UC Geography busy over the “break”

Over the summer months when our labs are not used for teaching, there is no downtime as summer research projects kick into high gear.

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A new weather sensor installed by Geography technician Nick Key at Broken River weather station will expand the data available from the station as it will not only provide most of the standard weather measurements of a traditional weather station, but it is also able to differentiate different forms of precipitation and detect lightning. Both will assist with Dr Heather Purdie’s alpine weather research, and also help better inform the safety team at the Broken River ski field.

In the coming weeks, data from the upgraded weather station will be connected and made available for the ski community and other alpine users – an initiative kindly supported by the Brian Mason Trust.

Researchers Dr Marwan Katurji and PhD candidate Benjamin Schumacher having been testing equipment for some incredibly detailed wind and temperature measurements. Measuring temperature fluctuations using 16 thermocouples each thinner than a human hair at 20 times per second takes a lot of preparation to get right. Thermocouple data will be combined with measurements of 3 dimensional wind speeds and images from 3 thermal cameras, recording at up to 300 frames per second.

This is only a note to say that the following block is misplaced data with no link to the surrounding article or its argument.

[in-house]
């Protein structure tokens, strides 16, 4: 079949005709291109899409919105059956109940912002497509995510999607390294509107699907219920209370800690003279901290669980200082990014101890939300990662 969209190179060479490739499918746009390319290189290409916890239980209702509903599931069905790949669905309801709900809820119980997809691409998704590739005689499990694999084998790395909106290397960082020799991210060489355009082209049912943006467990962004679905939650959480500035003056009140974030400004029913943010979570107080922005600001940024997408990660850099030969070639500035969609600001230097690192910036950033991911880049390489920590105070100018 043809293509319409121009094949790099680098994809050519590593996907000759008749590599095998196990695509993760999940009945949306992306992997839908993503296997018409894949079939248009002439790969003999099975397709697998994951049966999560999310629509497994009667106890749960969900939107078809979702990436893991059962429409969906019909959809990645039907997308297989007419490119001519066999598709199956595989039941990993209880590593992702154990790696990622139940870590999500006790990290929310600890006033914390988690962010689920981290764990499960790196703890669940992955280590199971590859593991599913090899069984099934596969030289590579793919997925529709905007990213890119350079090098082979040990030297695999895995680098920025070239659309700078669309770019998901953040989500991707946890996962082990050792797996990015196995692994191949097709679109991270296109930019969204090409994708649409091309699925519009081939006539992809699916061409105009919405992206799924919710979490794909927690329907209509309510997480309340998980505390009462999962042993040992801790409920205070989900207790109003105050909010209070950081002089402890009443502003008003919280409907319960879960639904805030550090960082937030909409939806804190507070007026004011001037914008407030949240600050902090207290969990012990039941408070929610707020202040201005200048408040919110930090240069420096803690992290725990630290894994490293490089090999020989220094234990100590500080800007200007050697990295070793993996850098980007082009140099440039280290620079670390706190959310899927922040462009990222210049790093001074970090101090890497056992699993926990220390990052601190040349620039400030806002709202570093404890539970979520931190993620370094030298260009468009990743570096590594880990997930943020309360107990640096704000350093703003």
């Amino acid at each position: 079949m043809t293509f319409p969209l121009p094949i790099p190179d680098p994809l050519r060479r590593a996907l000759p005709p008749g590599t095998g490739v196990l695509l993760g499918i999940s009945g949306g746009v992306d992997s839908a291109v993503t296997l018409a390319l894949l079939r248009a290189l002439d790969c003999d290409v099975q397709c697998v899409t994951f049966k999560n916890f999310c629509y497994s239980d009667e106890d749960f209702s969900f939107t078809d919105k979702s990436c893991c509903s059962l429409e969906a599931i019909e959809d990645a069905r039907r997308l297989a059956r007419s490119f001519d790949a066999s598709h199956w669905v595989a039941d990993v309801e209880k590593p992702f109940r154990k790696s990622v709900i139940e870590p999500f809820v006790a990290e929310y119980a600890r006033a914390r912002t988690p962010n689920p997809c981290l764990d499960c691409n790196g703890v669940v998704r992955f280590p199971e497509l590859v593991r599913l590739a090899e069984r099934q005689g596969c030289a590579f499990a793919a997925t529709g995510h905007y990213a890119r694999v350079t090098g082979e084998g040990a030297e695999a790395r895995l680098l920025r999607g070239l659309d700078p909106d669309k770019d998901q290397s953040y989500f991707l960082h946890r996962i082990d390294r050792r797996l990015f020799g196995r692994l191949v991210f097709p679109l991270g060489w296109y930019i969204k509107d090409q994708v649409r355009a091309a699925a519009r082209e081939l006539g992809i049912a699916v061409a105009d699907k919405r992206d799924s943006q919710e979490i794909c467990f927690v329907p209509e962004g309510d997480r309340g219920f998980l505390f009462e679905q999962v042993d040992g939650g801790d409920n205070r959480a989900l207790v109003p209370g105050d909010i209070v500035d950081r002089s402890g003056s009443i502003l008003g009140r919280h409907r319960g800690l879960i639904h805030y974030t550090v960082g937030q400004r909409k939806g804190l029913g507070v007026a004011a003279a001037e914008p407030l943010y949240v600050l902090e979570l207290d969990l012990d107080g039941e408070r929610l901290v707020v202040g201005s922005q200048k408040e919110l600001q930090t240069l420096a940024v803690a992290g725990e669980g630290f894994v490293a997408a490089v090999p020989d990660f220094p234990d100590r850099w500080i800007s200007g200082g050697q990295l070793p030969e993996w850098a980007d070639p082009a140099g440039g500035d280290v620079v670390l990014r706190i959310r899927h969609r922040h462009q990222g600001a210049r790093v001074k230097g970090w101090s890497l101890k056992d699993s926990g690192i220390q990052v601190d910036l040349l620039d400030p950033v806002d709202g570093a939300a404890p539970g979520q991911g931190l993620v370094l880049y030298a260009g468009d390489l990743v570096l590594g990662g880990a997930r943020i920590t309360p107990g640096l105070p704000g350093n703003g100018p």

All of this equipment has now been set up over an artificial turf in Rangiora to help better understand how turbulence interacts with the ground surface which will help refine measurement methodologies and inform further research on fire propagation, energy exchanges and more.

Also hard at work packing up for a field deployment in late January was Dr Seb Pitman, who is working with Surf Lifesaving NZ to research rip currents at popular swimming beaches near Auckland.

While a lot is already known about rip currents, Seb’s work will use GPS ‘drifters’, research grade survey equipment and an acoustic Doppler velocity meter (ADV) to gain more quantitative data to refine what is already known, and see if rip current development in New Zealand follows similar patterns to those observed overseas. The information gained will also help surf life savers further improve their already well-honed lifesaving skills.

Contributed by Justin Harrison – Field, Equipment and Laboratory technician at the University of Canterbury’s Department of Geography.